Archive for July, 2011

POET’S PROFILE

Osundare

Osundare

I discovered this poem when I was surfing other sites dedicated to African poetry. As I have already indicated here on this blog, Osundare is one poet whose works I hold in great admiration.

Osundare was born in 1947 in Ikere-Ekiti, Ekiti State, Nigeria. He is a prolific poet, dramatist and literary critic with degrees from the University of Ibadan (BA), the University of Leeds (MA) and York University, Canada (PhD, 1979). Previously professor (from 1989) and Head of English (1993–1997) at the University of Ibadan, he became professor of English at the University of New Orleans in 1997. He has a lovely wife Kimi and 3 children, two girls, one deaf, and a son who still lives in Nigeria. His deaf daughter is the real reason Osundare is settled in the United States. She could not go to school in Nigeria so they found a school in the U.S. for her and so Osundare could be closer to her they moved with her.

This poem is a wakening tribute to a concept which might pass overlooked by many an observer. But as is the duty of the bard, Osundare dotes upon the unsung and brings its music to the ear of the listener. Here is his tribute.

WAITING

Long-
er
than
the
y
a
w
n
of
the
moon
in
a
sky
so
brown
with
heels
of
fleeting
fancies
a
diamond
tear
waits,
tremulous,
in
the
eye
of
the
cloud,
dropping

REVIEW
This poem by Osundare is marvellous more for its structure than for its content. The entire poem is one long run-on; a single sentence that blabs on till the end, leaving the reader both amused and asking for more.

But the poem’s title contrasts with its structure. A poem titled as WAITING should have been a tedious read, with lines closing after a long winding, and holding brief for a tiresome, monotonous culture. It doesn’t! Instead, the lines come to a quick close after a few alphabets – just one in some instances – which makes you jump as fast from one line to the next in a sense of hurry rather than of wait. The most striking of such use is where “yawn” is split to make an alphabet per line, giving you a sense of yawn, even inducing a yawn in you if you should read the poem a few times over. That is the quality of the word itself and as Osundare spreads it over the page, the mind of the reader is effectively lulled alongside.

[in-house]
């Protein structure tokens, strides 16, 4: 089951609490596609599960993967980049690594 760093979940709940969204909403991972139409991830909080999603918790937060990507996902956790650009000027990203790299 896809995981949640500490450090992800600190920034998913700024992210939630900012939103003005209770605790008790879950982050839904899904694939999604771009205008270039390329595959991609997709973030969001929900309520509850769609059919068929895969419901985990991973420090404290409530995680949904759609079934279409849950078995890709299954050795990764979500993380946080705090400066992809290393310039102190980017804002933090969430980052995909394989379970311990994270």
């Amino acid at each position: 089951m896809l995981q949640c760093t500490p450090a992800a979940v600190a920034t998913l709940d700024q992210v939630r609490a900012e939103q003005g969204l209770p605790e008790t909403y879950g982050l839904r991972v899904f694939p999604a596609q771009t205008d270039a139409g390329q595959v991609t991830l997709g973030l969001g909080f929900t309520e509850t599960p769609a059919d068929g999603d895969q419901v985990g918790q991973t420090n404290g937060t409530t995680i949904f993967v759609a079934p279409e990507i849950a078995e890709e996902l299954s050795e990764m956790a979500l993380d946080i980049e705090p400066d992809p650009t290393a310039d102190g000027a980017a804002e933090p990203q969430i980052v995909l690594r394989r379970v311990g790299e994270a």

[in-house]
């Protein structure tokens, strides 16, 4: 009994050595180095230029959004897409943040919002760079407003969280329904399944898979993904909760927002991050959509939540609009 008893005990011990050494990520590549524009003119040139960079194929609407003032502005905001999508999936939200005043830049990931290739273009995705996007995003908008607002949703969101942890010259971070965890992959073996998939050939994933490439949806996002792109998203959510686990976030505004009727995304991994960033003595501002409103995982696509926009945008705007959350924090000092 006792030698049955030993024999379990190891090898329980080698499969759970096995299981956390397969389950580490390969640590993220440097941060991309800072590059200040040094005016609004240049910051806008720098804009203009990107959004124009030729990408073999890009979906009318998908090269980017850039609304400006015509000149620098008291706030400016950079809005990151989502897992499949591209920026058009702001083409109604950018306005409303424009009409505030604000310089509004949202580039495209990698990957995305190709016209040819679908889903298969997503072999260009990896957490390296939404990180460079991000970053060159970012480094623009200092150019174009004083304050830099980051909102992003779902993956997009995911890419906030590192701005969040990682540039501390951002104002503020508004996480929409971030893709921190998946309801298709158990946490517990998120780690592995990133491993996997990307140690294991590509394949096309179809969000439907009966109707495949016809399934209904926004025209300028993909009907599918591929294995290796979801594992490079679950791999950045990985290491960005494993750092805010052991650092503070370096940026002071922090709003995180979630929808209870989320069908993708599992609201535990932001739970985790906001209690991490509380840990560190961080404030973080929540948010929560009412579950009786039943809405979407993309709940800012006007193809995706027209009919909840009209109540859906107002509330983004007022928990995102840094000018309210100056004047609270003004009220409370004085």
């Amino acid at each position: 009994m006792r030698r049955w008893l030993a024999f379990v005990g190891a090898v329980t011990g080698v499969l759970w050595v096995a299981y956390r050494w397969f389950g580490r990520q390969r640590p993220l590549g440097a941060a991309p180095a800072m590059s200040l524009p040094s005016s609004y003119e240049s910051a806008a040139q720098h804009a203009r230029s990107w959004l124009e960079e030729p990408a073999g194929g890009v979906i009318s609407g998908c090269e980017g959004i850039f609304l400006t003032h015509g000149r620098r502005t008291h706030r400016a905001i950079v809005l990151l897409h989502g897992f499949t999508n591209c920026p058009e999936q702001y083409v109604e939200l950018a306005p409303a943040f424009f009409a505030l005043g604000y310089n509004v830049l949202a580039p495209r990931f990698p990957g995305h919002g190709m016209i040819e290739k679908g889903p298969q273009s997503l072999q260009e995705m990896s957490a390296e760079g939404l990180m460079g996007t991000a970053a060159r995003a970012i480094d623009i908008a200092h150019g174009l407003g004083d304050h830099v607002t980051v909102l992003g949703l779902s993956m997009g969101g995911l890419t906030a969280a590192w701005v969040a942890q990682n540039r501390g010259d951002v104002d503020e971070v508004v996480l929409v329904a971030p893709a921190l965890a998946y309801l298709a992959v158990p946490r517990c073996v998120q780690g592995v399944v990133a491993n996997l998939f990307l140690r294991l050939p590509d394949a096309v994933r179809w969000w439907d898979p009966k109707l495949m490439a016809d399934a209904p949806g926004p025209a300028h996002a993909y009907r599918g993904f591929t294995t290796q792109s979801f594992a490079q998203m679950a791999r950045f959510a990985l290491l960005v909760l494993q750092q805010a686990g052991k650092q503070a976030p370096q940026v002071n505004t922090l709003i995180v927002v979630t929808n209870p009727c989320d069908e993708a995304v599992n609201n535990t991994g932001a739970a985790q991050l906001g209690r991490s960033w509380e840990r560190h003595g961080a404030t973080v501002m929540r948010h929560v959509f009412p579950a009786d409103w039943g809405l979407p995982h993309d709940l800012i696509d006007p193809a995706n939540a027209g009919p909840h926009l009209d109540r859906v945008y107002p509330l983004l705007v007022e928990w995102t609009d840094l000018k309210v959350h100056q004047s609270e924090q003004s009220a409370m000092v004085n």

So what is the poem saying? Take it in here: it only tells of rain-drop! A Rain-drop so glorified and extolled in lines as sacred as those above. Immortalised!

To add to the mystery of the poem, Osundare begins it as though he has been saying something all along that we know nothing about, or have not been listening to. He says that something is waiting longer than the moon yawns in a brown sky. A brown sky then should be a boring sky, holding not very much excitement. And when he adds “with heels of fleeting fancies”, we understand the boredom much more. Fleeting fancies are preferences that change with every next moment. One minute you want to do this, the next minute your mind is changed! A true epitome of boredom!

He now tells us that what he talks about is “a diamond tear”. But from whose eyes? We have no idea. The tear is waiting, as though holding on for an increased pity for the one who bears it. Truth be told, unshed tears increase sorrow as much as they invoke greater pity.

We only become aware that he talks about a rain-drop, shaped in a diamond configuration, when he concludes that it is “in the eye of the cloud” and as it is, it’s getting ready to drop. Then we understand the bigger picture that Osundare is trying to paint. He has successfully brought us to compassion with the period before everyday rainfall, likening it to the burden of sorrow which he has caused us to bear in the somehow sad and melancholic lines of this poem. Another great piece from my favourite poet coming out of Nigeria!

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